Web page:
Meet the Planters – Nathaniel Warner

The Planters

Meet Nathaniel Warner

Nathaniel Warner, son of John and Priscilla, was born at Ipswich about 1650, and came with his father to Brookfield in 1665, as a youth of 15. We first find mention of him in the account of his father with John Pynchon under date of January 19, 1666/7, and again in the account of his brother Samuel, a few months later on June15, 1667. In both instances he apparently served as messenger for his elders, having purchased supplies for them in Springfield, His own account with John Pynchon is found, but undated. However, by association with accounts before and after, it probably was entered in 1670 or 1671. In this account, we find a charge of 1 pound, 5 shillings for purchase of a lot. So we know that he established a homestead at Quaboag. He is found among the petitioners from Quaboag for privileges of incorporation into a township in 1673. Apparently, he returned to his native town to claim as his bride, Hannah Boynton at Ipswich, on November 24, 1673.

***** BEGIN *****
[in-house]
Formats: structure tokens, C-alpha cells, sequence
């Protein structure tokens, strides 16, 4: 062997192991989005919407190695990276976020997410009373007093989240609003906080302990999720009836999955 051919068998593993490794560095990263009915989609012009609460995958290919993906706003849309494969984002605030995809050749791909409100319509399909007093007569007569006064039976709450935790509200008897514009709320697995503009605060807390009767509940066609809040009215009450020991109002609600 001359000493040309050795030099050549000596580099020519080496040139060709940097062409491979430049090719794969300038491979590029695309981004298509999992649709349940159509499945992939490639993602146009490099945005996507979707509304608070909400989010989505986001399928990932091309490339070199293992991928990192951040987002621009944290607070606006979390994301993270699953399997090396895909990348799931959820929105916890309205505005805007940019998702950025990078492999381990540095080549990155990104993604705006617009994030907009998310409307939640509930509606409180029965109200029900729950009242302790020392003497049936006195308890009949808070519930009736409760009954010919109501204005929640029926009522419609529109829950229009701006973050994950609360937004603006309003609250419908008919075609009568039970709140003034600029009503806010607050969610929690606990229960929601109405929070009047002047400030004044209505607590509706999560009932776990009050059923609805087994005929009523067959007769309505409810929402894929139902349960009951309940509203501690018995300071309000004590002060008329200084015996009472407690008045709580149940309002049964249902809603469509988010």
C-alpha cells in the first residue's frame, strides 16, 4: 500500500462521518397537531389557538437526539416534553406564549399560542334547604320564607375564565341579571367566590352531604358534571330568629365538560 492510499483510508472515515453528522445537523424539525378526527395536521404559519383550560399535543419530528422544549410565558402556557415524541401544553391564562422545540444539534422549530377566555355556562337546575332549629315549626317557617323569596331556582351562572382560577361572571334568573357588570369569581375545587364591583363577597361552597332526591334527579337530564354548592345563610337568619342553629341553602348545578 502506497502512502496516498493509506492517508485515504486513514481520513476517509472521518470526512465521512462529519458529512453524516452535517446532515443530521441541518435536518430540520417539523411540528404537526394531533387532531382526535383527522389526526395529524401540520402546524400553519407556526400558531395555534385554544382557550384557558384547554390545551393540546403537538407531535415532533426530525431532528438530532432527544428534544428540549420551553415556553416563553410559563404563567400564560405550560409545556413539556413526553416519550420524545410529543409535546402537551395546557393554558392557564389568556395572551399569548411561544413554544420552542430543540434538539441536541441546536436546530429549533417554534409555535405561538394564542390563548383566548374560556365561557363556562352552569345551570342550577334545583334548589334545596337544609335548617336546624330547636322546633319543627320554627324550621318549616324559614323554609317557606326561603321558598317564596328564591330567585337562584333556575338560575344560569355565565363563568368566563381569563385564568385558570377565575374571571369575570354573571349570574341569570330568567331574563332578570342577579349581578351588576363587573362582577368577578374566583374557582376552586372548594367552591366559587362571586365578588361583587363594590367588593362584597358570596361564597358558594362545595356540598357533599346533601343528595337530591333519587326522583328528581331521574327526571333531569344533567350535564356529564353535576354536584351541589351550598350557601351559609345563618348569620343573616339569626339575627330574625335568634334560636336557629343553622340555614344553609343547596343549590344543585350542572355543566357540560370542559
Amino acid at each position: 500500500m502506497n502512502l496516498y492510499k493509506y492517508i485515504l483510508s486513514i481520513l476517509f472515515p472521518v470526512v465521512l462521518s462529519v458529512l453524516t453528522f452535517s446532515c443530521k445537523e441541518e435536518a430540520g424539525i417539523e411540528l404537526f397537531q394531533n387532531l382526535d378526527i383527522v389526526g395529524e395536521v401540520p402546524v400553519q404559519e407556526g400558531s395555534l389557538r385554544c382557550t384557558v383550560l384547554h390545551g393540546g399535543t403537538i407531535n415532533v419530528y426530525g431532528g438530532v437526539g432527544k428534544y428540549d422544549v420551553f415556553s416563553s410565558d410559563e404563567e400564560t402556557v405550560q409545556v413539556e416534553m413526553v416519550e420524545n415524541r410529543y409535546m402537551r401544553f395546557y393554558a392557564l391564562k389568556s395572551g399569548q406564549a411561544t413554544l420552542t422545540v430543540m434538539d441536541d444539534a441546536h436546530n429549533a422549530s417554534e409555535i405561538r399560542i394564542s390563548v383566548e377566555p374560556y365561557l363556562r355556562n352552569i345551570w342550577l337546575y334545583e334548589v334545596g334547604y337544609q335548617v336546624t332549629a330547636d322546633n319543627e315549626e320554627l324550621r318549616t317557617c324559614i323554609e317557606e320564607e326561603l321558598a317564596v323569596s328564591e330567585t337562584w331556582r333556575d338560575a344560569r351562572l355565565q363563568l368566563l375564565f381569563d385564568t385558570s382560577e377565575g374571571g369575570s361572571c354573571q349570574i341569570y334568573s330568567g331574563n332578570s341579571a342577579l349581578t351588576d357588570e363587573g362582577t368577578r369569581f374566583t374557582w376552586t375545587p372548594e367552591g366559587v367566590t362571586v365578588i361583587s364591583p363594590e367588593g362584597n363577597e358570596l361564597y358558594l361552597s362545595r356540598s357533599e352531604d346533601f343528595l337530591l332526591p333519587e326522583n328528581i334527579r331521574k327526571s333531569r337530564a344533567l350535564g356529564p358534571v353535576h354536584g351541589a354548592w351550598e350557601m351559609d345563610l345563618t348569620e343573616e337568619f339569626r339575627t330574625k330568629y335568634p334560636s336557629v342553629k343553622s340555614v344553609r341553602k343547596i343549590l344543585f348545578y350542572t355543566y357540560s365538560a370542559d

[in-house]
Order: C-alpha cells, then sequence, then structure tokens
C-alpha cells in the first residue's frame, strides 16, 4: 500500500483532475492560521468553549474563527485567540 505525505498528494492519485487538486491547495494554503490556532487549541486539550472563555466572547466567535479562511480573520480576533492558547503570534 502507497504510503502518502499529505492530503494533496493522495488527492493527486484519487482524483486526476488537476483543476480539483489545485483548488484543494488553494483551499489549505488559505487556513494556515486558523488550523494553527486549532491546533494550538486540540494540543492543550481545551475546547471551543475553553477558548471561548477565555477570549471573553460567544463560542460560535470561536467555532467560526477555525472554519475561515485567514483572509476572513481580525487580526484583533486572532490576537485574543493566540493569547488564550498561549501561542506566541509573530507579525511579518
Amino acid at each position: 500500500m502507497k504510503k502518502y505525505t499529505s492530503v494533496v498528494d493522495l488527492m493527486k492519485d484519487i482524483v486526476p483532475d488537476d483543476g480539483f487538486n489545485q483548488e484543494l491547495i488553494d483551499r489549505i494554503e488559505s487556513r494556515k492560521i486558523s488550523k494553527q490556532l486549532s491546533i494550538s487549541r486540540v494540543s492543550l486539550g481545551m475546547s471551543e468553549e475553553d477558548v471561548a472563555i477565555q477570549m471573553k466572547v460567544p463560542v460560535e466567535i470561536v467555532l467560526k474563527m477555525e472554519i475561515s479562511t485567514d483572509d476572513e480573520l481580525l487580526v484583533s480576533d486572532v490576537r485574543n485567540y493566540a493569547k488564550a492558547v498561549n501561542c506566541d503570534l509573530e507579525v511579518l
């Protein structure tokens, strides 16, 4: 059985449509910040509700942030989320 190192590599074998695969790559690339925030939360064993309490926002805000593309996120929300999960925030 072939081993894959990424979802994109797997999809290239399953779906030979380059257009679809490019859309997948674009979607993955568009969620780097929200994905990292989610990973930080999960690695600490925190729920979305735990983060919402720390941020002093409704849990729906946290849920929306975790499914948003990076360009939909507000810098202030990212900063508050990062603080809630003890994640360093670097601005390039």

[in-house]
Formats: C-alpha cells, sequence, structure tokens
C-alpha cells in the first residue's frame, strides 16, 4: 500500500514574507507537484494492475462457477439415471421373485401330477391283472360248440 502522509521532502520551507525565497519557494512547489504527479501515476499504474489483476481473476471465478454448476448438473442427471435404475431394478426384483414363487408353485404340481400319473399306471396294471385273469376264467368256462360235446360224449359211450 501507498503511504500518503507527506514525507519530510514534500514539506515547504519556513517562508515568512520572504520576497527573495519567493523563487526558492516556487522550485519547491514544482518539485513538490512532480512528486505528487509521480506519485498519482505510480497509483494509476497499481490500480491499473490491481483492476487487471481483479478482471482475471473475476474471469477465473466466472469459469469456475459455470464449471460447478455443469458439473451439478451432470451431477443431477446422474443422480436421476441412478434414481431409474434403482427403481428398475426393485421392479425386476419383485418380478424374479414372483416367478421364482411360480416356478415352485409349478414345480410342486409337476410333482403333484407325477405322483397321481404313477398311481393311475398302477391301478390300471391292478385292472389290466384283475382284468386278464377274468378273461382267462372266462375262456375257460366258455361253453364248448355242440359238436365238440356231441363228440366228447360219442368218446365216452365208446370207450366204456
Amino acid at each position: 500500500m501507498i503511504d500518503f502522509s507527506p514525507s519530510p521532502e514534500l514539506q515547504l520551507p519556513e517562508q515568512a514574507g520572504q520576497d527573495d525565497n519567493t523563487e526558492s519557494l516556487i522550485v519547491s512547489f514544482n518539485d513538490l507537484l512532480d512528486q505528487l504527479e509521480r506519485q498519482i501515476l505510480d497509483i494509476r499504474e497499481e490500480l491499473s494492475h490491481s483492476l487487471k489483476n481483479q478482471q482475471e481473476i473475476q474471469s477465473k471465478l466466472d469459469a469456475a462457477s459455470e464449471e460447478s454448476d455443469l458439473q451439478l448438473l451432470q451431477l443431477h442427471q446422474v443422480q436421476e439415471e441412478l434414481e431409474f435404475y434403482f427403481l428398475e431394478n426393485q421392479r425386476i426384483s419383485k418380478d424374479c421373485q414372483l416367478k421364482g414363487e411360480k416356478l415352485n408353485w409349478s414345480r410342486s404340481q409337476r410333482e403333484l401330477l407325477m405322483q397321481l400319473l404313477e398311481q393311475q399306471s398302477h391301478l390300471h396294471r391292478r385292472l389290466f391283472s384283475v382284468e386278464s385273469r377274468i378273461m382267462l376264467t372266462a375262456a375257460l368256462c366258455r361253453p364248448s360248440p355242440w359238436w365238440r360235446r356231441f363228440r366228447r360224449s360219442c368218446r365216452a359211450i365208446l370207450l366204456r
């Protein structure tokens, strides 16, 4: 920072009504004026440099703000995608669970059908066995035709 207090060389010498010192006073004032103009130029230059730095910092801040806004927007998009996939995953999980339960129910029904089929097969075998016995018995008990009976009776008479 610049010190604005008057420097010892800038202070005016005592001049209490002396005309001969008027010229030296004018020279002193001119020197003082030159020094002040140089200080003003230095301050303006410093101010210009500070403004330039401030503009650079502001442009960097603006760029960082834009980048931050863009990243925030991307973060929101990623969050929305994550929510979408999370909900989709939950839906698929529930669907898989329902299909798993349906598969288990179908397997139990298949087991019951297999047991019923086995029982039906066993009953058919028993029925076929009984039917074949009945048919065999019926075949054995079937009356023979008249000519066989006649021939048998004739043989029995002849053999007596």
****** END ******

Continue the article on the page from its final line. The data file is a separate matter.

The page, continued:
Nathaniel was a weaver by trade, but during King Philip’s War he served as a post rider for Captain Appleton. He managed to get into difficulties during this period of military service, as revealed to us in the following, from the Pynchon Magistrate Book dated at Hadley, February 16, 1675/6: “Nathaniel Warner for refusing to assist the corporal in execution of a sentence against an offender, when required by the Cheife Military Officer, who was present saying to him (as he ownes) that he would not doe it: I fine him five shillings to the county.” This entry was in connection with a riotous assembly which had occurred at Hadley a short time before.

On February 3, 1681/2, Nathaniel married Joanna Gardner at Hadley, by whom he had seven children, all born at Hadley between 1681 and 1696. His eldest son Nathaniel, was killed at the French and Indian assault on Deerfield on February 29, 1704.

Nathaniel, Sr., was elected a freeman of the colony on September 25, 1683, and took his oath to that office. He spent the remainder of his years at Hadley, and died there on January 16, 1713/4, aged 64. His wife Joanna survived him and died at Hadley on March 18, 1729.